have long been an advocate of parenting education, sex education, and life education. But I see parenting education and sex education as part of life education, and life education as part of general education. When the government decided to make Liberal Studies a mandatory course in the Diploma of Secondary Education, I had held high hopes that the first of the six modules, Personal Development and Interpersonal Relationships, would serve the purpose. But, alas, my hopes had fallen flat.

I had brought the subject to people in the know on several informal occasions. I asked an official whether life education subjects have ever been examined in the DSE Liberal Studies examination. I was offered an example, namely, a question on factors behind young people smoking. I was later also referred to a question on the comparison of happiness in Singapore and that in Hong Kong. On another occasion, I asked a veteran instructor who teaches Liberal Studies whether questions on making wise decisions in life had been asked. He looked puzzled, saying what is a wise decision is not always so clear. I then offered an example: If a young person was upset over his girlfriend breaking up with him, and then wanted to hurt the girl, the girl's new boyfriend, or himself, what he wanted to do would certainly be unwise, because that would make everybody worse off. I went on to give another example. If one has suffered a loss for wrongly trusting a stranger and could not recover his loss after reporting to the police, grieving over it through many sleepless nights would be adding additional losses on top of what has been lost. Another example: If one bursts into a fury even with good cause, but because one cannot control one's emotions and does something silly, one may commit a serious crime and regret it for life. He seemed enlightened.



Parenting education should be part of the school curriculum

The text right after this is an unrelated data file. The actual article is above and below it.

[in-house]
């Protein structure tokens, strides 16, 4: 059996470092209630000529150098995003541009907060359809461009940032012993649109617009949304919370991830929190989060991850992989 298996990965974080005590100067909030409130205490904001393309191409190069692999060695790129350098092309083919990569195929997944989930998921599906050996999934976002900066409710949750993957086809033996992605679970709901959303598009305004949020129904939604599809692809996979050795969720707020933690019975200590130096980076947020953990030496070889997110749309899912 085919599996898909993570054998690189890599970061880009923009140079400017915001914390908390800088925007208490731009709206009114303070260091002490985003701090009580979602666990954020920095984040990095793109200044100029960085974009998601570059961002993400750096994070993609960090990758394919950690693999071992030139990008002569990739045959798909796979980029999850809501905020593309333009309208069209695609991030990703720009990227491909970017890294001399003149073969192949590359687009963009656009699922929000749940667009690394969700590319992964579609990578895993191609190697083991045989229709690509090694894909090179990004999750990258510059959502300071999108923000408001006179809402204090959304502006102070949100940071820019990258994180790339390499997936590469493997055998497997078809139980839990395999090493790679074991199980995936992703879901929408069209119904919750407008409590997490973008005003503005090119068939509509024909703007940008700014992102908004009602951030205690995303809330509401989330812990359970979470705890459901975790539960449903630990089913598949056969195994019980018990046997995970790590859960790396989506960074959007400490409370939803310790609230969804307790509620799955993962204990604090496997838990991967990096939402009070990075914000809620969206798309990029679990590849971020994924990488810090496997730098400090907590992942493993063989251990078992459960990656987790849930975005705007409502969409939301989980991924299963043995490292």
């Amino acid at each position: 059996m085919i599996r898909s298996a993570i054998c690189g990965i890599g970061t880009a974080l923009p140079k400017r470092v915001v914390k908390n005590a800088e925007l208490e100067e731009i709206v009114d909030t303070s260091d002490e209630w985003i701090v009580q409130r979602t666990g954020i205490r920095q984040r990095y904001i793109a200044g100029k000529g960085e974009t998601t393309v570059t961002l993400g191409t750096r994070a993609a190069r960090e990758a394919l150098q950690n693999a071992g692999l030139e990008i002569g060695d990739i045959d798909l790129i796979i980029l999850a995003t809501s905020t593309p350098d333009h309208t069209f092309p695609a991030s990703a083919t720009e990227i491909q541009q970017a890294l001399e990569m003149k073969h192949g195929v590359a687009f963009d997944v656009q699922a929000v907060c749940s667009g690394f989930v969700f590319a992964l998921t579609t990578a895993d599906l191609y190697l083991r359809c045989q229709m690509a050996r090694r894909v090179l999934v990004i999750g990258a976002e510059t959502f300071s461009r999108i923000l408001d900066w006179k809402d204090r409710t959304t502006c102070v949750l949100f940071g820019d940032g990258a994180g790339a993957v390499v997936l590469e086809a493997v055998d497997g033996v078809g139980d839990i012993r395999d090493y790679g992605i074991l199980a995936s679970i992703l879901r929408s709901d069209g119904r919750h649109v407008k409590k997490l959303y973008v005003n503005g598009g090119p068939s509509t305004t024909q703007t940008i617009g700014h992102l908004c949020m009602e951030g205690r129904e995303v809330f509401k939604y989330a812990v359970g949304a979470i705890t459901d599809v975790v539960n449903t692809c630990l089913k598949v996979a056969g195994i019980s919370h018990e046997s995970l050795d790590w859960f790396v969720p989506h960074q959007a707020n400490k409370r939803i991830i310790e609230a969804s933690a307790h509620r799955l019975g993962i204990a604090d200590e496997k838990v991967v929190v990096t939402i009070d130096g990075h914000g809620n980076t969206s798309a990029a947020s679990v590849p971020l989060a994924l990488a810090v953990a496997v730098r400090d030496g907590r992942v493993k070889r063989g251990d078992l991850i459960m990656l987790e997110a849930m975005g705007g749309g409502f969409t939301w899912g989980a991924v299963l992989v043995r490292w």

At both Lingnan University and Chu Hai College of Higher Education I have been offering a course on "Understanding Life and Happiness". The objective of the course is to enlighten our youngsters on how to make the most of their lives, learning from mistakes, limiting losses, and staying away from troubles. But the kind of questions asked in DSE Liberal Studies, such as what are the factors behind young people smoking and comparing quality of life between two cities is more like analyzing social phenomena than about personal development. They will not arouse critical thinking about choosing between different life paths. So far there has not been much attention paid to personal development as such in the Liberal Studies curriculum.

Against this background, I am delighted to learn that the Education Commission is launching a "Happy Children Movement" that is expected to last for at least three years. Parenting education courses will be offered for parents and guardians. It is hoped that parents will learn not to put too many pressures on children, and rather to learn the importance of spending quality time with their children and interacting with them in a harmonious setting.

Mr Lui Tim-leung, chairman of the Education Commission, hopes that the Happy Children Movement will turn the prevailing emphasis on "winning at the starting line" and on grades around, so that parents instead will put their focus on personal growth and happy growing up. Mr Lui says the proposed parenting courses will not be compulsory, but will be recommended to all those who look after children at home, including grandparents.

To me, parenting should be learned early and at school. School children, of course, are not yet parents, but eventually many of them will be. Besides, learning to be good parents will motivate children to put themselves in the shoes of their parents. This is important for them to appreciate the perspectives of their parents better, and will help close the schism between parents and children, which is known to intensify during adolescence. The fact is: When children get addicted to online games or social media, the last thing they would think about is the worries of their parents. Changing their roles to those of their parents will offer a completely different perspective.

Parenting skills have to be acquired through learning. Some people learn them the hard way; many never learn. These days, psychologists have a wealth of knowledge about child development and about skills for raising children. Parenting skills can be taught.

Unfortunately, few schools anywhere have introduced such content in the curriculum. The place that came close is Taiwan, which passed a Family Education Ordinance in 2003 that requires schools to offer at least four hours of family-education-related activities per year. But this is still a far cry from what is necessary to turn the culture of emphasis on academics and de-emphasis on personal development around.

The Education Commission's latest initiative is a good start. But I would still like to bring parenting education to the school curriculum, and I want it to be included in Liberal Studies.

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